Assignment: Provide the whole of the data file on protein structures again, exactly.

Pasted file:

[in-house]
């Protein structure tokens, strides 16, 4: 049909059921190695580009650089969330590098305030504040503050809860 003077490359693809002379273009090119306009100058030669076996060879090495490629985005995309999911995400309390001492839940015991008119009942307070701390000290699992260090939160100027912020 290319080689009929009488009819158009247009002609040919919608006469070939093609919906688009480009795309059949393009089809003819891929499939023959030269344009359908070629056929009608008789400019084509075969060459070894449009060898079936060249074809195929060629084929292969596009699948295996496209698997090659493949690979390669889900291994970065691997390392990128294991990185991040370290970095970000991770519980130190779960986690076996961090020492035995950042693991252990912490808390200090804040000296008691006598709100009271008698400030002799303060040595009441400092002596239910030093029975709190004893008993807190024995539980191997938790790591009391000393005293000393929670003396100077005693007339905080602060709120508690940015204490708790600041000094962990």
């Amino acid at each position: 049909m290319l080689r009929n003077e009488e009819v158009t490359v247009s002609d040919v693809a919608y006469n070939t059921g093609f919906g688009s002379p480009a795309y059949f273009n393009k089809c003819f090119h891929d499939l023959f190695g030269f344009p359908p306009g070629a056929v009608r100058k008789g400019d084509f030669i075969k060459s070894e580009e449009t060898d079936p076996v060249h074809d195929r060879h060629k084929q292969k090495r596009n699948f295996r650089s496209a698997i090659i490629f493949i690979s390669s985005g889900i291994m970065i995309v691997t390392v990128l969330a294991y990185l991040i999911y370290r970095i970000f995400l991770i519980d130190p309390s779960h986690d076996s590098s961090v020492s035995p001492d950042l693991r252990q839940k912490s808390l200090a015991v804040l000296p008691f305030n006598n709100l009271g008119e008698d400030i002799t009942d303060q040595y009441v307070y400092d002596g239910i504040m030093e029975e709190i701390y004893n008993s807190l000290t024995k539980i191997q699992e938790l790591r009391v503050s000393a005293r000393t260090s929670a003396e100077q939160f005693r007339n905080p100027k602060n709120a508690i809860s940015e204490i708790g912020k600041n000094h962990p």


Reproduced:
[in-house]
């Protein structure tokens, strides 16, 4: 049909059921190695580009650089969330590098305030504040503050809860 003077490359693809002379273009090119306009100058030669076996060879090495490629985005995309999911995400309390001492839940015991008119009942307070701390000290699992260090939160100027912020 290319080689009929009488009819158009247009002609040919919608006469070939093609919906688009480009795309059949393009089809003819891929499939023959030269344009359908070629056929009608008789400019084509075969060459070894449009060898079936060249074809195929060629084929292969596009699948295996496209698997090659493949690979390669889900291994970065691997390392990128294991990185991040370290970095970000991770519980130190779960986690076996961090020492035995950042693991252990912490808390200090804040000296008691006598709100009271008698400030002799303060040595009441400092002596239910030093029975709190004893008993807190024995539980191997938790790591009391000393005293000393929670003396100077005693007339905080602060709120508690940015204490708790600041000094962990």
């Amino acid at each position: 049909m290319l080689r009929n003077e009488e009819v158009t490359v247009s002609d040919v693809a919608y006469n070939t059921g093609f919906g688009s002379p480009a795309y059949f273009n393009k089809c003819f090119h891929d499939l023959f190695g030269f344009p359908p306009g070629a056929v009608r100058k008789g400019d084509f030669i075969k060459s070894e580009e449009t060898d079936p076996v060249h074809d195929r060879h060629k084929q292969k090495r596009n699948f295996r650089s496209a698997i090659i490629f493949i690979s390669s985005g889900i291994m970065i995309v691997t390392v990128l969330a294991y990185l991040i999911y370290r970095i970000f995400l991770i519980d130190p309390s779960h986690d076996s590098s961090v020492s035995p001492d950042l693991r252990q839940k912490s808390l200090a015991v804040l000296p008691f305030n006598n709100l009271g008119e008698d400030i002799t009942d303060q040595y009441v307070y400092d002596g239910i504040m030093e029975e709190i701390y004893n008993s807190l000290t024995k539980i191997q699992e938790l790591r009391v503050s000393a005293r000393t260090s929670a003396e100077q939160f005693r007339n905080p100027k602060n709120a508690i809860s940015e204490i708790g912020k600041n000094h962990p």